When practicing your kata, try to visualize your opponents when performing your techniques. But don’t only “see” them; try to incorporate all of your other senses as well. What would you Hear during the confrontation? Are there crowd noises? Is he shouting at you? Can you hear gravel on the ground as your/their feet move? What can you smell? Sweat? Fear? Gasoline? What can you taste? Is your mouth dry (also a feeling). Can you taste sweat? Smoke? What are you feeling? Fear? Excitement? Cold? Someone grabbing you or pushing on your body? The authors (Asken et. al.) indicate that using all of your senses during visualization promotes the best transference of imagery responses to the real situation.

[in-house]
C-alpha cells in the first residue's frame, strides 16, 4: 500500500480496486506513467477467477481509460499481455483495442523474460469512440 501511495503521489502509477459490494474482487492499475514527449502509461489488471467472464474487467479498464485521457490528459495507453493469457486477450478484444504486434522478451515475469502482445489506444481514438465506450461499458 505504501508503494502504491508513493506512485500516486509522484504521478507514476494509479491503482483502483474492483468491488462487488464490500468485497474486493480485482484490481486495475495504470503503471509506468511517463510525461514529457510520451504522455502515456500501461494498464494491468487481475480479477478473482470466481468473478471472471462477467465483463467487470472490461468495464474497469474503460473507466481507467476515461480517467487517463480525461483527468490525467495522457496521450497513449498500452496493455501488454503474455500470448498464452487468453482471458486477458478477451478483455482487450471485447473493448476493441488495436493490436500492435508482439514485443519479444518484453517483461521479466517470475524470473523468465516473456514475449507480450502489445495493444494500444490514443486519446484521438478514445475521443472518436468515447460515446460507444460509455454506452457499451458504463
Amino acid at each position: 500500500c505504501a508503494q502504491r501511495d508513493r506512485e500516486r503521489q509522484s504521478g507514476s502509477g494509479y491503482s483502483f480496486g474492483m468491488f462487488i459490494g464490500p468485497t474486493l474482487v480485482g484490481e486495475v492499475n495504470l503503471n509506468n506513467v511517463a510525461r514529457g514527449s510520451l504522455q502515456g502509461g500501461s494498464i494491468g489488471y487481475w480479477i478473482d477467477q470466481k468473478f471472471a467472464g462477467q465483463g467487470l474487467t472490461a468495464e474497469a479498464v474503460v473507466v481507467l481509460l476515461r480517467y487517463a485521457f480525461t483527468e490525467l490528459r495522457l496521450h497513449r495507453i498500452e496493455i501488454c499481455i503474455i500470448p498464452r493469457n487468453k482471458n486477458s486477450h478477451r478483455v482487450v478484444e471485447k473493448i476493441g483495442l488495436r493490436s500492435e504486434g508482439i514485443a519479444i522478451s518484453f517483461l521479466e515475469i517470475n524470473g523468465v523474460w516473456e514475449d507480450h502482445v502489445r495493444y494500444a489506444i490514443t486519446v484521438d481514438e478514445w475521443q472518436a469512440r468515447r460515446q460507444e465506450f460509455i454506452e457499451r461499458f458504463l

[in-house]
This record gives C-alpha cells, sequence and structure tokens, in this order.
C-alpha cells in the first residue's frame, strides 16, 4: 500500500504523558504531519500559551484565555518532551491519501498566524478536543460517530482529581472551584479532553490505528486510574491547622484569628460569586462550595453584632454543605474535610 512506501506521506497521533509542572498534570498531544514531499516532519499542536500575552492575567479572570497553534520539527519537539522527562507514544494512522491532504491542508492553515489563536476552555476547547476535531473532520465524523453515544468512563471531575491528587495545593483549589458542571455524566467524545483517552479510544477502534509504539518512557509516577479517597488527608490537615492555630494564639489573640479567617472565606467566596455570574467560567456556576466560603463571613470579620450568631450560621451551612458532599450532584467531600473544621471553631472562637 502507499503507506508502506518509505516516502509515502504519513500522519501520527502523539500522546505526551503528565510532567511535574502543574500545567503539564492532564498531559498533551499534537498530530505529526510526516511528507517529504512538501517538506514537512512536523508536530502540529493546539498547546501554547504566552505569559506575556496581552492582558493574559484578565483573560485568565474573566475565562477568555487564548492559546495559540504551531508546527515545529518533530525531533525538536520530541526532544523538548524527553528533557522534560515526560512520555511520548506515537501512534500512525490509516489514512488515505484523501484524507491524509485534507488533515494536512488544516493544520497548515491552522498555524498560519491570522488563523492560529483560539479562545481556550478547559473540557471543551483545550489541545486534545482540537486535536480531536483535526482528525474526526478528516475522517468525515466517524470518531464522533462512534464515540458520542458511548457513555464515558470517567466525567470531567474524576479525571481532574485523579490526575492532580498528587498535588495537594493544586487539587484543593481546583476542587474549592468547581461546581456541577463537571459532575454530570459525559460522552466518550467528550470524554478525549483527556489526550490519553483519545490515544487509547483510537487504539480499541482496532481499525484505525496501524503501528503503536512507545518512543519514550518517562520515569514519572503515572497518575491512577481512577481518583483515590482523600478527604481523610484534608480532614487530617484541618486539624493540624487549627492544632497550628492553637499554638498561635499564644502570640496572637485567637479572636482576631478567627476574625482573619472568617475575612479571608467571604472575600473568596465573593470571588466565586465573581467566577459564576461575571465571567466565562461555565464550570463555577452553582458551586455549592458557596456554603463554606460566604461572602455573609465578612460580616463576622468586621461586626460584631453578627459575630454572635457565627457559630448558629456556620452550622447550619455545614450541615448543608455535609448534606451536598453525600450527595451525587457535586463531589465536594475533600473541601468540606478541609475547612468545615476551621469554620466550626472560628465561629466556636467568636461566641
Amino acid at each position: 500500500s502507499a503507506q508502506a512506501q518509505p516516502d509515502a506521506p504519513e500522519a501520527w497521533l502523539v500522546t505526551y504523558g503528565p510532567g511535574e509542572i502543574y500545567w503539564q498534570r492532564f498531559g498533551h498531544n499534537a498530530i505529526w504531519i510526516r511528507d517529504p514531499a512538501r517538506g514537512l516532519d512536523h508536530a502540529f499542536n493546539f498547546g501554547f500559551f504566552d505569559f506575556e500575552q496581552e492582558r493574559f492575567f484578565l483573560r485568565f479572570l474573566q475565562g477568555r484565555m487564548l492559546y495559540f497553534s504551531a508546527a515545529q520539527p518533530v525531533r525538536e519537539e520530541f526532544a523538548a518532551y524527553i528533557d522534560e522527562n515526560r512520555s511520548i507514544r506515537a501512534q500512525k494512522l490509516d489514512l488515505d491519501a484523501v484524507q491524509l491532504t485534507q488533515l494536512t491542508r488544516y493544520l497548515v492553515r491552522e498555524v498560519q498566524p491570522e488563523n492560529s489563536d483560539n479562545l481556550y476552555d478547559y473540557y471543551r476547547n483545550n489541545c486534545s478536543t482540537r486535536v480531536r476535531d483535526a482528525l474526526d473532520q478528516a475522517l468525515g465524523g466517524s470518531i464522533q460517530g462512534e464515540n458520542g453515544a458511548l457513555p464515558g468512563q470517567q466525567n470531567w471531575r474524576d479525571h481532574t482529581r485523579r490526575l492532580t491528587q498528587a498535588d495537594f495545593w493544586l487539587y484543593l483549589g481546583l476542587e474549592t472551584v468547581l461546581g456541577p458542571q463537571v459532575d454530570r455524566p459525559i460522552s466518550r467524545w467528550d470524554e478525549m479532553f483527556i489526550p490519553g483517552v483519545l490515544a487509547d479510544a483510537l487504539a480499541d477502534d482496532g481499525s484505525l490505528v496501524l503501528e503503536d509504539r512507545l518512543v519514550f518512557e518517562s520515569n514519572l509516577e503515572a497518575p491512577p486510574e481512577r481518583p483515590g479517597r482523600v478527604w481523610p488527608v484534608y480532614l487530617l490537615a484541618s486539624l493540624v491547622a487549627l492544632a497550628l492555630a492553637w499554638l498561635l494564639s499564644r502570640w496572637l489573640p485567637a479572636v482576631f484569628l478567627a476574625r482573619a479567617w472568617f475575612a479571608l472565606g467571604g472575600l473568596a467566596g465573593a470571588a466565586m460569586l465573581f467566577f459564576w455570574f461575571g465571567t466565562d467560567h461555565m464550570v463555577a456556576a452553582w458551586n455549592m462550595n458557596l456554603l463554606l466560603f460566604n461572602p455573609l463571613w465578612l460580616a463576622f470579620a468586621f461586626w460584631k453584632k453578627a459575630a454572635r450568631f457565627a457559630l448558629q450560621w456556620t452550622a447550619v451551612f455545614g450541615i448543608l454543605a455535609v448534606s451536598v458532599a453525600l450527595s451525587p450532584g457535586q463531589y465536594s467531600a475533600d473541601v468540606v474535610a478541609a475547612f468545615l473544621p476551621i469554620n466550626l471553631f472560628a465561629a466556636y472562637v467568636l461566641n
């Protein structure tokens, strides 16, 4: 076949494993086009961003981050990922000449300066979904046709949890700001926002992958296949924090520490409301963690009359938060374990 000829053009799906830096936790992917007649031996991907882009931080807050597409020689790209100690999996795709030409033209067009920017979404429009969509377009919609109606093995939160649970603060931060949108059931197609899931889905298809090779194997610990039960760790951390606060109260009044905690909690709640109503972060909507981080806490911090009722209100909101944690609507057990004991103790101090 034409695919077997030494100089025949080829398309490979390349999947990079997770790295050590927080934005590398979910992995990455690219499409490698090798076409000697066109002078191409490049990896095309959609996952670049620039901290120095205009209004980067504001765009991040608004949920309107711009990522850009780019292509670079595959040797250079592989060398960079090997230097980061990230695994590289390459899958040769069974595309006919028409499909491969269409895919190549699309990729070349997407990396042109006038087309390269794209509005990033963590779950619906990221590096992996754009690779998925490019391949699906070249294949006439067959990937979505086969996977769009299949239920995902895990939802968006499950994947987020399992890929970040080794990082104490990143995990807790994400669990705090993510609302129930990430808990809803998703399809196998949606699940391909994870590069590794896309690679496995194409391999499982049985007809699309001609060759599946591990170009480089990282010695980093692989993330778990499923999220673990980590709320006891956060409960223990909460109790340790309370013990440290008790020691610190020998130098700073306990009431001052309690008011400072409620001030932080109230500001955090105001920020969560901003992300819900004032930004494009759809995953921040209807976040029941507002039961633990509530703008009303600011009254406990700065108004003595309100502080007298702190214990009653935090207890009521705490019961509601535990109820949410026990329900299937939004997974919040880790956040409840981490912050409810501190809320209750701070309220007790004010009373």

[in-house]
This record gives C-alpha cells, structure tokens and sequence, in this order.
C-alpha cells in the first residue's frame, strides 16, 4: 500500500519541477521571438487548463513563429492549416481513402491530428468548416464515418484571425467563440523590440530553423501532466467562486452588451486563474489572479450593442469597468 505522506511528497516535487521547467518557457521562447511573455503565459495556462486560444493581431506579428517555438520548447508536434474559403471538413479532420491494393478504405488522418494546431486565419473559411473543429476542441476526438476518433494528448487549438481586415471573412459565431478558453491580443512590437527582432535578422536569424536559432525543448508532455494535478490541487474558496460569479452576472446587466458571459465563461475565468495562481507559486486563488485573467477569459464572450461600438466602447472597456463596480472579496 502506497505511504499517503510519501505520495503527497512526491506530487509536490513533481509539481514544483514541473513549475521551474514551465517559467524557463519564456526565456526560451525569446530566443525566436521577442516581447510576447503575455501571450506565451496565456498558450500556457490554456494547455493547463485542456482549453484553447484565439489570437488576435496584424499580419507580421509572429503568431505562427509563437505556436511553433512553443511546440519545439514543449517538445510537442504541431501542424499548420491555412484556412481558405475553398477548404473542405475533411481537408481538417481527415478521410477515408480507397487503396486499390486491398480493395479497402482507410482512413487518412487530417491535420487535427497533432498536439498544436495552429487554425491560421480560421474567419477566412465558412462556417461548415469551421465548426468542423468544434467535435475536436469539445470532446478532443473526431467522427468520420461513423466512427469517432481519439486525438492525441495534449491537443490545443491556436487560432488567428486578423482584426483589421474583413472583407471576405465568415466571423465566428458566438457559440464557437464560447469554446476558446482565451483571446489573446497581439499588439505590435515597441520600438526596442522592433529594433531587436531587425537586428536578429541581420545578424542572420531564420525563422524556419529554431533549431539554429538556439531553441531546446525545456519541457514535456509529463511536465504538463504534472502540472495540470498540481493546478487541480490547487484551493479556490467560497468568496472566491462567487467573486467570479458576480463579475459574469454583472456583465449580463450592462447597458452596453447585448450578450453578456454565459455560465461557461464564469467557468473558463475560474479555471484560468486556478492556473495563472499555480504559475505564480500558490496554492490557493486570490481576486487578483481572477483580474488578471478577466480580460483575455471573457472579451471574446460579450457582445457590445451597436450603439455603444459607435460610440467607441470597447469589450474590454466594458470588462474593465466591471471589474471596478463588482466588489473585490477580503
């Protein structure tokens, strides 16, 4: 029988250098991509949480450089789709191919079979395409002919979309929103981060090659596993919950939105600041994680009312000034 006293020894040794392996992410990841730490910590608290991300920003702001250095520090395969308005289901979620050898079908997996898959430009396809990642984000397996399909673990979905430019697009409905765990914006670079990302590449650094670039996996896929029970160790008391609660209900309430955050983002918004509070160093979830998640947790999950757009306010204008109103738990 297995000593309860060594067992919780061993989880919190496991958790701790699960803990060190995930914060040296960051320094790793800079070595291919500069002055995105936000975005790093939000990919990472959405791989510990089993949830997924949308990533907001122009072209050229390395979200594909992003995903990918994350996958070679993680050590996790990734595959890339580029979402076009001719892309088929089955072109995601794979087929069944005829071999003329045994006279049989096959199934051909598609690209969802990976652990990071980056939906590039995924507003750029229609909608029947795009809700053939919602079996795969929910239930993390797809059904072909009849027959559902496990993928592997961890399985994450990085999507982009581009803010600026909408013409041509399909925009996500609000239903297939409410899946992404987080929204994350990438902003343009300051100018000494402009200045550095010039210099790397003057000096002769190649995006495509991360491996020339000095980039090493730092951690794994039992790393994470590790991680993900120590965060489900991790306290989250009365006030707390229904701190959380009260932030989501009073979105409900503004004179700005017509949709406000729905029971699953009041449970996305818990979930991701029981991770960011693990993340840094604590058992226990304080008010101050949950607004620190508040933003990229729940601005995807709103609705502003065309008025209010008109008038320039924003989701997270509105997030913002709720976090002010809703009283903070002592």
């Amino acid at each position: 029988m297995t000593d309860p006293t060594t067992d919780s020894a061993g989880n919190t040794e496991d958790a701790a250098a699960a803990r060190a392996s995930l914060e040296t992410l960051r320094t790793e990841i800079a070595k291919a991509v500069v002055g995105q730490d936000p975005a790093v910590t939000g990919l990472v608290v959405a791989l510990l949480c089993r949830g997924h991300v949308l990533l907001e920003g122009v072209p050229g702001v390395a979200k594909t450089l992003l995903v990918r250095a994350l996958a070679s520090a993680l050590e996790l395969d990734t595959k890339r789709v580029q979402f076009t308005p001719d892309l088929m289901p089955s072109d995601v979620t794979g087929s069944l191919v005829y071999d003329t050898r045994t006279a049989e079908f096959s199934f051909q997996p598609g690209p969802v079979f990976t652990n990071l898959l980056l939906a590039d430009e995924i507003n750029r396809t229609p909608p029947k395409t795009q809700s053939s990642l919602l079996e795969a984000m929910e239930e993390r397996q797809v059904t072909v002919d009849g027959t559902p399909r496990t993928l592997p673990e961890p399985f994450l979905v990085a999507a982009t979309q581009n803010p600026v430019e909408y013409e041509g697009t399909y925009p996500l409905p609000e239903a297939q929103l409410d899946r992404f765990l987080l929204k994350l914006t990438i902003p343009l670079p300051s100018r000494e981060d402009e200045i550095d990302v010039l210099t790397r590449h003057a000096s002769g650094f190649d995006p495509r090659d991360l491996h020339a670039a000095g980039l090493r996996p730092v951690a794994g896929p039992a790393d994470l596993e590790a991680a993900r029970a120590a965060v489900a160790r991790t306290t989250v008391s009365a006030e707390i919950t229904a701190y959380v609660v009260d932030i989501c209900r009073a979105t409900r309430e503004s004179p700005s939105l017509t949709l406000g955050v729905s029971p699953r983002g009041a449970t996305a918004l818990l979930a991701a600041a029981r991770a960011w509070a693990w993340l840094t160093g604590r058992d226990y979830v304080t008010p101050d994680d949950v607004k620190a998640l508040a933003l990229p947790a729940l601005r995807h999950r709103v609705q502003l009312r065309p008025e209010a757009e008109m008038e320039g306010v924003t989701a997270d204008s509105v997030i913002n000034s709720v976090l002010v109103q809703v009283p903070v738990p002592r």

One way to practice this skill is to sit in a quiet place and mentally practice your kata(s). Try to incorporate all of your senses, whether it’s for a series of moves, or even individual moves. Anytime there’s a change of direction in your form, this is a great place
to add or change details in your visualization. Did you just hear a sound that captures
attention? Turn to look, what do you see? Bring the details to mind, down to the individual colors in garments or surroundings.
This, like any skill, can be developed with practice, so start working some of these sessions into your training progressions.